When you’re planning and planting your garden this year, every homeowner should consider adding some plants that attract honeybees to your yard. Allowing honeybees to enter your yard can help assist them with the very important job they have – pollinating. Honeybees alone can pollinate up to 80 percent of all flowering plants, including fruits and vegetables. It’s vital to give them the space they need to complete this task.
Honeybees have incredible ultraviolet vision. They are unable to see the color red but can see colors that are on the ultraviolet spectrum. They can also use odor cues to locate flowers nearby. Many flowers attract bees, including bee balm, echinacea, snapdragon, hostas, and evening primrose. Continue reading to discover which flowers you should plant in your garden next.
- Bee Balm: This fragrant foliage is also known as wild bergamot and will attract these little pollinators to your yard. Keep these planted in a sunny spot for spring and summer blooms.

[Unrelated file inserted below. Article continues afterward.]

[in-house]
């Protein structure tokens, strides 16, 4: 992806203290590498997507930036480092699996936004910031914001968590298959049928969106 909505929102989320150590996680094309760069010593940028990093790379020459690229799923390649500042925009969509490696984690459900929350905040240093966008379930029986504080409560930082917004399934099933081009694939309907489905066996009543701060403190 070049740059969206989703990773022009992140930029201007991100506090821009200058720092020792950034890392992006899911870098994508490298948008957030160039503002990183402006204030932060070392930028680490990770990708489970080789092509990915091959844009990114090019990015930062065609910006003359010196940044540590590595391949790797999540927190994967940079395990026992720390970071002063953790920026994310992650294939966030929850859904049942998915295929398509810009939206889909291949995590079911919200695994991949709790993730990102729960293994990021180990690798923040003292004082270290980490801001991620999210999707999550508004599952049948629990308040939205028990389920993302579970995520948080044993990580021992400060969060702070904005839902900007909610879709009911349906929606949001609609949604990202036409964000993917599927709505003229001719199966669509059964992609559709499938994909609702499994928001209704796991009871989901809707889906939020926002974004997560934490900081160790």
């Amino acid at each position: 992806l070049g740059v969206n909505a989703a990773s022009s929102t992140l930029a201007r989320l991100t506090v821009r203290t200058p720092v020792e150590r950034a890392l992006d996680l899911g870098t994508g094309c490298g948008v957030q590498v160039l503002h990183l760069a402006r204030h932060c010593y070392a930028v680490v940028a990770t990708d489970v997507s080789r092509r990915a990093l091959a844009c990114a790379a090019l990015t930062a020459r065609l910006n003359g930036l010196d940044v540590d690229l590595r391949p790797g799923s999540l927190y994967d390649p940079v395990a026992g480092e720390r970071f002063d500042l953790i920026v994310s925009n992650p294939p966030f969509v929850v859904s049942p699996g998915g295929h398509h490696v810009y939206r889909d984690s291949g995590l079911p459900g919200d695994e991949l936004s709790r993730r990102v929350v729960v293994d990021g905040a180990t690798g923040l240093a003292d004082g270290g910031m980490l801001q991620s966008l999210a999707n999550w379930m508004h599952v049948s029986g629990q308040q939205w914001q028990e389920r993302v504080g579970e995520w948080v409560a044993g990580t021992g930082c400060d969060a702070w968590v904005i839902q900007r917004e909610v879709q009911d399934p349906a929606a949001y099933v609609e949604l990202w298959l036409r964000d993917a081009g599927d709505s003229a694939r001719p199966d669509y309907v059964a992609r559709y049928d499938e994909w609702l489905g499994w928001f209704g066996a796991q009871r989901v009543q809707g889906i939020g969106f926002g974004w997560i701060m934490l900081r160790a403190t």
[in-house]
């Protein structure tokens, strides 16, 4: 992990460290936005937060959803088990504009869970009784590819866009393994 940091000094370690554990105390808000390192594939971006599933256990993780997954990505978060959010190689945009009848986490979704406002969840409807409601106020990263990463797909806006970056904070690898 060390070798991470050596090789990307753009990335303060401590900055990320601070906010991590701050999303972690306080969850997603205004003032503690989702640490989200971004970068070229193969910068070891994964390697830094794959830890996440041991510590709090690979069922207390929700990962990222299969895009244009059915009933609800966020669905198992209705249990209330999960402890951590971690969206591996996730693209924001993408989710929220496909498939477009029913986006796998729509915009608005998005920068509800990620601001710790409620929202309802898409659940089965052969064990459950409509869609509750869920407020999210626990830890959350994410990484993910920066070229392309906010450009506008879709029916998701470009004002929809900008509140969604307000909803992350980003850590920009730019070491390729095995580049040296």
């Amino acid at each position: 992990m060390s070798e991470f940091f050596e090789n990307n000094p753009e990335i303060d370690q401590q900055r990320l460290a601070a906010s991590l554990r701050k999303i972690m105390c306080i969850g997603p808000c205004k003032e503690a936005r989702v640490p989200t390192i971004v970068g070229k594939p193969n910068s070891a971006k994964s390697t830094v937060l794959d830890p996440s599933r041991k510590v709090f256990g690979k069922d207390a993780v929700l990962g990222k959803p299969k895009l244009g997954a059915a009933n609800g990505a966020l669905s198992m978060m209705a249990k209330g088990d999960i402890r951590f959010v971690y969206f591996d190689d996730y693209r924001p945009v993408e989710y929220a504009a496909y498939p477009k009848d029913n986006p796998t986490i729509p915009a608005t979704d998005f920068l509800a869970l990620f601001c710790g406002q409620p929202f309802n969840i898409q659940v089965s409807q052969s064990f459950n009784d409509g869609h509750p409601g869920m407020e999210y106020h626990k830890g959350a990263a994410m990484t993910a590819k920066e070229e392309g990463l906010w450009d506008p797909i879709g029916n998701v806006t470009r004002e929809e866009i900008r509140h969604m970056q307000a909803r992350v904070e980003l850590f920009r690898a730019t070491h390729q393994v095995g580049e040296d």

- Marigold: These golden flowers are typically planted alongside food-producing plants to keep unwanted pests away, but they still attract honeybees to the area. This will help aid in the growth of your other plants.
- Mint: This is a great herb that any gardener should keep in their garden, but it is also a good attractant for honeybees. Don’t forget to place this herb in a pot by itself, as it is known to choke nearby plants.
- Pansy: These year-round flowering plants love the cool weather, so it’s best to plant them in early fall and spring. They are great for an added touch of color and keep the bees happy.